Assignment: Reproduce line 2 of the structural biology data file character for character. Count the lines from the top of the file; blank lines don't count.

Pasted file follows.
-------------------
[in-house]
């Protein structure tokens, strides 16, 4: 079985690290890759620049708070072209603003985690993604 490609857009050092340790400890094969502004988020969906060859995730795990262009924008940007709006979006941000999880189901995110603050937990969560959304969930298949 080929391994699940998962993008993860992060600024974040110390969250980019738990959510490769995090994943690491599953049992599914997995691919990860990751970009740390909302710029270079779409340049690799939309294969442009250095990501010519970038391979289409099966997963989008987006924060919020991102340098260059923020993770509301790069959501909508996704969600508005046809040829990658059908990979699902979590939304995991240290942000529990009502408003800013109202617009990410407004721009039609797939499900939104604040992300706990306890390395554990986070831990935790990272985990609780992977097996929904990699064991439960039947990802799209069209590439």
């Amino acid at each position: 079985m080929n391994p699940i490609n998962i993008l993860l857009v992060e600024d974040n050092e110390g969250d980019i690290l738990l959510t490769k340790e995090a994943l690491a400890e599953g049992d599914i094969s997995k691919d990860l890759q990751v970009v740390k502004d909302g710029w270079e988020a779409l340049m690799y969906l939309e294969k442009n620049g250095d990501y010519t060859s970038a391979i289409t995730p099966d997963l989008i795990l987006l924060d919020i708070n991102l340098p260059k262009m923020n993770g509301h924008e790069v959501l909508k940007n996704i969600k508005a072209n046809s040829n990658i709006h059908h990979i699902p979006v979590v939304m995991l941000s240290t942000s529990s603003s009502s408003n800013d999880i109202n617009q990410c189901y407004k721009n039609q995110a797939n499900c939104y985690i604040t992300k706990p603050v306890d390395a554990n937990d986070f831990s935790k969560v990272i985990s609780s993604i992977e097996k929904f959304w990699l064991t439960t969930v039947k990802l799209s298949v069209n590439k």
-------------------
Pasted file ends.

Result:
């Protein structure tokens, strides 16, 4: 079985690290890759620049708070072209603003985690993604 490609857009050092340790400890094969502004988020969906060859995730795990262009924008940007709006979006941000999880189901995110603050937990969560959304969930298949 080929391994699940998962993008993860992060600024974040110390969250980019738990959510490769995090994943690491599953049992599914997995691919990860990751970009740390909302710029270079779409340049690799939309294969442009250095990501010519970038391979289409099966997963989008987006924060919020991102340098260059923020993770509301790069959501909508996704969600508005046809040829990658059908990979699902979590939304995991240290942000529990009502408003800013109202617009990410407004721009039609797939499900939104604040992300706990306890390395554990986070831990935790990272985990609780992977097996929904990699064991439960039947990802799209069209590439």